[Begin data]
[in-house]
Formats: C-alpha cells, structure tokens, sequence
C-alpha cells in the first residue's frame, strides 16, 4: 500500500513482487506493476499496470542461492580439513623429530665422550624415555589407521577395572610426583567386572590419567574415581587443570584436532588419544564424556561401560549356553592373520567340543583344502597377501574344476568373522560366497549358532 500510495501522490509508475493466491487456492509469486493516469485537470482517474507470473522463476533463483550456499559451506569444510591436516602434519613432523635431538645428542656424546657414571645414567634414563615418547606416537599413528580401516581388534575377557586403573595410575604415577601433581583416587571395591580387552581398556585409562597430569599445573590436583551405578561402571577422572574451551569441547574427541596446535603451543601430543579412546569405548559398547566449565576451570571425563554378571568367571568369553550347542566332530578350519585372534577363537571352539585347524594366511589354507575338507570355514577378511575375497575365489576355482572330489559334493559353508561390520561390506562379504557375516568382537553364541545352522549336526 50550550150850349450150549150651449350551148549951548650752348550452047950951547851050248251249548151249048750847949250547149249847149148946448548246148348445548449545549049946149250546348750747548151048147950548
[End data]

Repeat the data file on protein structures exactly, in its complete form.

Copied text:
[in-house]
Formats: C-alpha cells, structure tokens, sequence
C-alpha cells in the first residue's frame, strides 16, 4: 500500500513482487506493476499496470542461492580439513623429530665422550624415555589407521577395572610426583567386572590419567574415581587443570584436532588419544564424556561401560549356553592373520567340543583344502597377501574344476568373522560366497549358532 500510495501522490509508475493466491487456492509469486493516469485537470482517474507470473522463476533463483550456499559451506569444510591436516602434519613432523635431538645428542656424546657414571645414567634414563615418547606416537599413528580401516581388534575377557586403573595410575604415577601433581583416587571395591580387552581398556585409562597430569599445573590436583551405578561402571577422572574451551569441547574427541596446535603451543601430543579412546569405548559398547566449565576451570571425563554378571568367571568369553550347542566332530578350519585372534577363537571352539585347524594366511589354507575338507570355514577378511575375497575365489576355482572330489559334493559353508561390520561390506562379504557375516568382537553364541545352522549336526 50550550150850349450150549150651449350551148549951548650752348550452047950951547851050248251249548151249048750847949250547149249847149148946448548246148348445548449545549049946149250546348750747548151048147950548